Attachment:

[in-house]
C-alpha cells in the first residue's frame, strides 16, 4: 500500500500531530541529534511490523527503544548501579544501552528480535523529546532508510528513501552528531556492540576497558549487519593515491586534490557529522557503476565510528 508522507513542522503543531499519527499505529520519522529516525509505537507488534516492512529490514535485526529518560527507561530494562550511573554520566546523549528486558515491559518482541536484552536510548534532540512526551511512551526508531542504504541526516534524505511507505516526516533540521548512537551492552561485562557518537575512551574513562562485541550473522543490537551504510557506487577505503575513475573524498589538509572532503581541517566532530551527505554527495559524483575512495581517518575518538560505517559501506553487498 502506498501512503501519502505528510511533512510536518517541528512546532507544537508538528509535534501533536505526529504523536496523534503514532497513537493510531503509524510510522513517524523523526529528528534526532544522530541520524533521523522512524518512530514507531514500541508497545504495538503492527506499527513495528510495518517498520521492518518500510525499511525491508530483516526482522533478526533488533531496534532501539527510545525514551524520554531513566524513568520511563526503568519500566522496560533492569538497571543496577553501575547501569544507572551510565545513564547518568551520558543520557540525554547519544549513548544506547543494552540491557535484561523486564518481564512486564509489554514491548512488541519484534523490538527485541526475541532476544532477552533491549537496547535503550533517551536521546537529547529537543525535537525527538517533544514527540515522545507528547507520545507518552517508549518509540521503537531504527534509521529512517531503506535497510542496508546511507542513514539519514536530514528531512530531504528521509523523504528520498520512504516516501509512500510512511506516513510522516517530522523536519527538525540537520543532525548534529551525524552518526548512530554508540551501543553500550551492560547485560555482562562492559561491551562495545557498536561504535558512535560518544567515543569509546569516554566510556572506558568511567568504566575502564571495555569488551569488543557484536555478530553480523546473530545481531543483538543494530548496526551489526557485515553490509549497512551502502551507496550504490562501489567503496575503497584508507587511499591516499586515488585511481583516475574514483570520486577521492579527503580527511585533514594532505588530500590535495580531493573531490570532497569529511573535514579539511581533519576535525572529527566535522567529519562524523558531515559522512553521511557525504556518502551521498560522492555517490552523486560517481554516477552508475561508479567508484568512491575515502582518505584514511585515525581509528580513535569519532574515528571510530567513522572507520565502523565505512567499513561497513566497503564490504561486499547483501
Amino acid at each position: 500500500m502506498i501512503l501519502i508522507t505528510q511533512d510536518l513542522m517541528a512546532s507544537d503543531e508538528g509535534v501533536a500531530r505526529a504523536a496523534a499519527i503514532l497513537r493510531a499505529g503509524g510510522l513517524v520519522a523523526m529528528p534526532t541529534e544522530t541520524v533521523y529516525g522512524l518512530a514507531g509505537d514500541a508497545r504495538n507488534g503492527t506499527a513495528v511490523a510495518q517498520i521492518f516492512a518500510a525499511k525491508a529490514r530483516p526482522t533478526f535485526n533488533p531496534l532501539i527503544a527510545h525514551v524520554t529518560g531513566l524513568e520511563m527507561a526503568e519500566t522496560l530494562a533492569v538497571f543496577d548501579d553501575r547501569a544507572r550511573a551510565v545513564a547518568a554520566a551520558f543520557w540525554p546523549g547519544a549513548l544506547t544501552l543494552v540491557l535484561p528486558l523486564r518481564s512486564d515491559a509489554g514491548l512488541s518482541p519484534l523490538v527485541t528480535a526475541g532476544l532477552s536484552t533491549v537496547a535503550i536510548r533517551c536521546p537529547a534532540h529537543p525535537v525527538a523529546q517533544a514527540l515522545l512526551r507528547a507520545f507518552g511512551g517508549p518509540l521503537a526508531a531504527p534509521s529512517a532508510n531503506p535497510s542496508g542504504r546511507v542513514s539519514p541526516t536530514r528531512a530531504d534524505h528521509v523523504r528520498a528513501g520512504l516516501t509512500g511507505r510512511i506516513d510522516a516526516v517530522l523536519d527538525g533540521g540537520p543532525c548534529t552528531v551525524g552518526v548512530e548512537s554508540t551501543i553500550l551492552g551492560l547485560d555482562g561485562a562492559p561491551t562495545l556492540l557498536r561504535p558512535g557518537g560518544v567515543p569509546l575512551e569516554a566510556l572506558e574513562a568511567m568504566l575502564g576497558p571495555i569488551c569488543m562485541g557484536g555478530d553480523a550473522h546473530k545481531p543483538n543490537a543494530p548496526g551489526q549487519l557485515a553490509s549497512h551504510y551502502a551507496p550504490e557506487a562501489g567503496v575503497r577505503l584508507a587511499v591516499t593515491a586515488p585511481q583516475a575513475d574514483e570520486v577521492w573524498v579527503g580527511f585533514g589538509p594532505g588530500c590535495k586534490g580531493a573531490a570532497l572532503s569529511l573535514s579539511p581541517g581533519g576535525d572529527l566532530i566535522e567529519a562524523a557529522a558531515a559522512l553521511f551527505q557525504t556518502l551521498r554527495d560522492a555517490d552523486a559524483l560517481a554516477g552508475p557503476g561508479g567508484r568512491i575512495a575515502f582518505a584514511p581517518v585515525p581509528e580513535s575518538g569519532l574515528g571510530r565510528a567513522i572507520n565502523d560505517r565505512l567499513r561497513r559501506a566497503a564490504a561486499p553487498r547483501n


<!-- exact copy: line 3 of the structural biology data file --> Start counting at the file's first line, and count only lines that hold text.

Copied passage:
Amino acid at each position: 500500500m502506498i501512503l501519502i508522507t505528510q511533512d510536518l513542522m517541528a512546532s507544537d503543531e508538528g509535534v501533536a500531530r505526529a504523536a496523534a499519527i503514532l497513537r493510531a499505529g503509524g510510522l513517524v520519522a523523526m529528528p534526532t541529534e544522530t541520524v533521523y529516525g522512524l518512530a514507531g509505537d514500541a508497545r504495538n507488534g503492527t506499527a513495528v511490523a510495518q517498520i521492518f516492512a518500510a525499511k525491508a529490514r530483516p526482522t533478526f535485526n533488533p531496534l532501539i527503544a527510545h525514551v524520554t529518560g531513566l524513568e520511563m527507561a526503568e519500566t522496560l530494562a533492569v538497571f543496577d548501579d553501575r547501569a544507572r550511573a551510565v545513564a547518568a554520566a551520558f543520557w540525554p546523549g547519544a549513548l544506547t544501552l543494552v540491557l535484561p528486558l523486564r518481564s512486564d515491559a509489554g514491548l512488541s518482541p519484534l523490538v527485541t528480535a526475541g532476544l532477552s536484552t533491549v537496547a535503550i536510548r533517551c536521546p537529547a534532540h529537543p525535537v525527538a523529546q517533544a514527540l515522545l512526551r507528547a507520545f507518552g511512551g517508549p518509540l521503537a526508531a531504527p534509521s529512517a532508510n531503506p535497510s542496508g542504504r546511507v542513514s539519514p541526516t536530514r528531512a530531504d534524505h528521509v523523504r528520498a528513501g520512504l516516501t509512500g511507505r510512511i506516513d510522516a516526516v517530522l523536519d527538525g533540521g540537520p543532525c548534529t552528531v551525524g552518526v548512530e548512537s554508540t551501543i553500550l551492552g551492560l547485560d555482562g561485562a562492559p561491551t562495545l556492540l557498536r561504535p558512535g557518537g560518544v567515543p569509546l575512551e569516554a566510556l572506558e574513562a568511567m568504566l575502564g576497558p571495555i569488551c569488543m562485541g557484536g555478530d553480523a550473522h546473530k545481531p543483538n543490537a543494530p548496526g551489526q549487519l557485515a553490509s549497512h551504510y551502502a551507496p550504490e557506487a562501489g567503496v575503497r577505503l584508507a587511499v591516499t593515491a586515488p585511481q583516475a575513475d574514483e570520486v577521492w573524498v579527503g580527511f585533514g589538509p594532505g588530500c590535495k586534490g580531493a573531490a570532497l572532503s569529511l573535514s579539511p581541517g581533519g576535525d572529527l566532530i566535522e567529519a562524523a557529522a558531515a559522512l553521511f551527505q557525504t556518502l551521498r554527495d560522492a555517490d552523486a559524483l560517481a554516477g552508475p557503476g561508479g567508484r568512491i575512495a575515502f582518505a584514511p581517518v585515525p581509528e580513535s575518538g569519532l574515528g571510530r565510528a567513522i572507520n565502523d560505517r565505512l567499513r561497513r559501506a566497503a564490504a561486499p553487498r547483501n